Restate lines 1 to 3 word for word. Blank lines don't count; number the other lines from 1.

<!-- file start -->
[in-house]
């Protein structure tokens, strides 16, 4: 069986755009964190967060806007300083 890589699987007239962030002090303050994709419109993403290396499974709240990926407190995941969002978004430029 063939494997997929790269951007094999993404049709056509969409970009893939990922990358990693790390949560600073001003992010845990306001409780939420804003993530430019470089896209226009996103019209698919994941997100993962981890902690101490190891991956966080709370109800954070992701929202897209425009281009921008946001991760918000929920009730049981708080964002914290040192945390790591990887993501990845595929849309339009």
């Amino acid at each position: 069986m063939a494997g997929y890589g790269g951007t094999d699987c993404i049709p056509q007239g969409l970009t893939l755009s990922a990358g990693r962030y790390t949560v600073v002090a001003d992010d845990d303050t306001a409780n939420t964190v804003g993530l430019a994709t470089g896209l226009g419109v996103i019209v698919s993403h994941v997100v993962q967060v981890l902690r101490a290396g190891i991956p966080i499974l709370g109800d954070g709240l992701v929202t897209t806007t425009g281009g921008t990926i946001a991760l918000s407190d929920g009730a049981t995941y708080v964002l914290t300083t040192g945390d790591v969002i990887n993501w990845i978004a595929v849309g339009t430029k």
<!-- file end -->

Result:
[in-house]
């Protein structure tokens, strides 16, 4: 069986755009964190967060806007300083 890589699987007239962030002090303050994709419109993403290396499974709240990926407190995941969002978004430029 063939494997997929790269951007094999993404049709056509969409970009893939990922990358990693790390949560600073001003992010845990306001409780939420804003993530430019470089896209226009996103019209698919994941997100993962981890902690101490190891991956966080709370109800954070992701929202897209425009281009921008946001991760918000929920009730049981708080964002914290040192945390790591990887993501990845595929849309339009």
């Amino acid at each position: 069986m063939a494997g997929y890589g790269g951007t094999d699987c993404i049709p056509q007239g969409l970009t893939l755009s990922a990358g990693r962030y790390t949560v600073v002090a001003d992010d845990d303050t306001a409780n939420t964190v804003g993530l430019a994709t470089g896209l226009g419109v996103i019209v698919s993403h994941v997100v993962q967060v981890l902690r101490a290396g190891i991956p966080i499974l709370g109800d954070g709240l992701v929202t897209t806007t425009g281009g921008t990926i946001a991760l918000s407190d929920g009730a049981t995941y708080v964002l914290t300083t040192g945390d790591v969002i990887n993501w990845i978004a595929v849309g339009t430029k």